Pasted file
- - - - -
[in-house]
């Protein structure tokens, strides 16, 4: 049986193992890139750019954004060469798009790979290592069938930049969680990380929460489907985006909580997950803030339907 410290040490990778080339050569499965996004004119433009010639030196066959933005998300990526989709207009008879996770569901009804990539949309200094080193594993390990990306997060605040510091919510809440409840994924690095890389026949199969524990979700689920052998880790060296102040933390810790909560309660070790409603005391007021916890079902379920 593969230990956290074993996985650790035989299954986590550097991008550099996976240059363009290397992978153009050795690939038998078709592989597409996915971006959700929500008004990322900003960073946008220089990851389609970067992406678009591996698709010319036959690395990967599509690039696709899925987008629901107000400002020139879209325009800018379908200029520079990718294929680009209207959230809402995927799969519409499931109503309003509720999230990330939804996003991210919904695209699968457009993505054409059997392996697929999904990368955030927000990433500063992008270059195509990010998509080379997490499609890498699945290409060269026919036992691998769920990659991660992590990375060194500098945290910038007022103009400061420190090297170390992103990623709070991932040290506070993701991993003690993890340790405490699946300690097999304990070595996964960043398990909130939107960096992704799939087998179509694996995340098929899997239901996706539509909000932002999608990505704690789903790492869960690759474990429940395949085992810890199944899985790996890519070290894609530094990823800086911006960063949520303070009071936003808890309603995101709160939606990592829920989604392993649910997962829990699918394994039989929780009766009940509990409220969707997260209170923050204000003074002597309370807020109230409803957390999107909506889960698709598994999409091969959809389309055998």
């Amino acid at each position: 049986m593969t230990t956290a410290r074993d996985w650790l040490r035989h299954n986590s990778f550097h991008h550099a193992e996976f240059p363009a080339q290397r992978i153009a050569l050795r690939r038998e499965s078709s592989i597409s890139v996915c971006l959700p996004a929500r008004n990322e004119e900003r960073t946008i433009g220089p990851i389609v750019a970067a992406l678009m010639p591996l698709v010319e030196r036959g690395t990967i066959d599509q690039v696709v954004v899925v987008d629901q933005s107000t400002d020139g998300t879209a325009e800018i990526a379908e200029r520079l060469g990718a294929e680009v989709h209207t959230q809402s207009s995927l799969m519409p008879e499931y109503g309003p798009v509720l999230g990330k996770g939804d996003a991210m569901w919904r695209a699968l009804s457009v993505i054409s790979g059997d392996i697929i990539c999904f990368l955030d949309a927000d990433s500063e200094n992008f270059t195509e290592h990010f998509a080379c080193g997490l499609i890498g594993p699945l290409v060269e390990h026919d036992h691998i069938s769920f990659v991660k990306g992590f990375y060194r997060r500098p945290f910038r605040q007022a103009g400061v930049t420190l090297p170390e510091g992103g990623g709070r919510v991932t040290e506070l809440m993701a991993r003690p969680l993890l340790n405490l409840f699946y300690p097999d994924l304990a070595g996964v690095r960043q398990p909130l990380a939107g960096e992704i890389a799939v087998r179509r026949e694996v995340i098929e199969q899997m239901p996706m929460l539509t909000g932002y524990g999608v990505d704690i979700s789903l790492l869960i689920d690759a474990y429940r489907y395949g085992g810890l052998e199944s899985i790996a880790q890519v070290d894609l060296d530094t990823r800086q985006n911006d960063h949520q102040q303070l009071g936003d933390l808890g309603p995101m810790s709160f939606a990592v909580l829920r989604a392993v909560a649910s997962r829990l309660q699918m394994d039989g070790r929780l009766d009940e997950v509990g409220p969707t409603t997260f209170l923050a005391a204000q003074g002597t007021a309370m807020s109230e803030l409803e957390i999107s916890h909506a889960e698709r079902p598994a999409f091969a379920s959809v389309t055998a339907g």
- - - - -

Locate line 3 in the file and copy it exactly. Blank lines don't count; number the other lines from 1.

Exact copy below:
């Amino acid at each position: 049986m593969t230990t956290a410290r074993d996985w650790l040490r035989h299954n986590s990778f550097h991008h550099a193992e996976f240059p363009a080339q290397r992978i153009a050569l050795r690939r038998e499965s078709s592989i597409s890139v996915c971006l959700p996004a929500r008004n990322e004119e900003r960073t946008i433009g220089p990851i389609v750019a970067a992406l678009m010639p591996l698709v010319e030196r036959g690395t990967i066959d599509q690039v696709v954004v899925v987008d629901q933005s107000t400002d020139g998300t879209a325009e800018i990526a379908e200029r520079l060469g990718a294929e680009v989709h209207t959230q809402s207009s995927l799969m519409p008879e499931y109503g309003p798009v509720l999230g990330k996770g939804d996003a991210m569901w919904r695209a699968l009804s457009v993505i054409s790979g059997d392996i697929i990539c999904f990368l955030d949309a927000d990433s500063e200094n992008f270059t195509e290592h990010f998509a080379c080193g997490l499609i890498g594993p699945l290409v060269e390990h026919d036992h691998i069938s769920f990659v991660k990306g992590f990375y060194r997060r500098p945290f910038r605040q007022a103009g400061v930049t420190l090297p170390e510091g992103g990623g709070r919510v991932t040290e506070l809440m993701a991993r003690p969680l993890l340790n405490l409840f699946y300690p097999d994924l304990a070595g996964v690095r960043q398990p909130l990380a939107g960096e992704i890389a799939v087998r179509r026949e694996v995340i098929e199969q899997m239901p996706m929460l539509t909000g932002y524990g999608v990505d704690i979700s789903l790492l869960i689920d690759a474990y429940r489907y395949g085992g810890l052998e199944s899985i790996a880790q890519v070290d894609l060296d530094t990823r800086q985006n911006d960063h949520q102040q303070l009071g936003d933390l808890g309603p995101m810790s709160f939606a990592v909580l829920r989604a392993v909560a649910s997962r829990l309660q699918m394994d039989g070790r929780l009766d009940e997950v509990g409220p969707t409603t997260f209170l923050a005391a204000q003074g002597t007021a309370m807020s109230e803030l409803e957390i999107s916890h909506a889960e698709r079902p598994a999409f091969a379920s959809v389309t055998a339907g």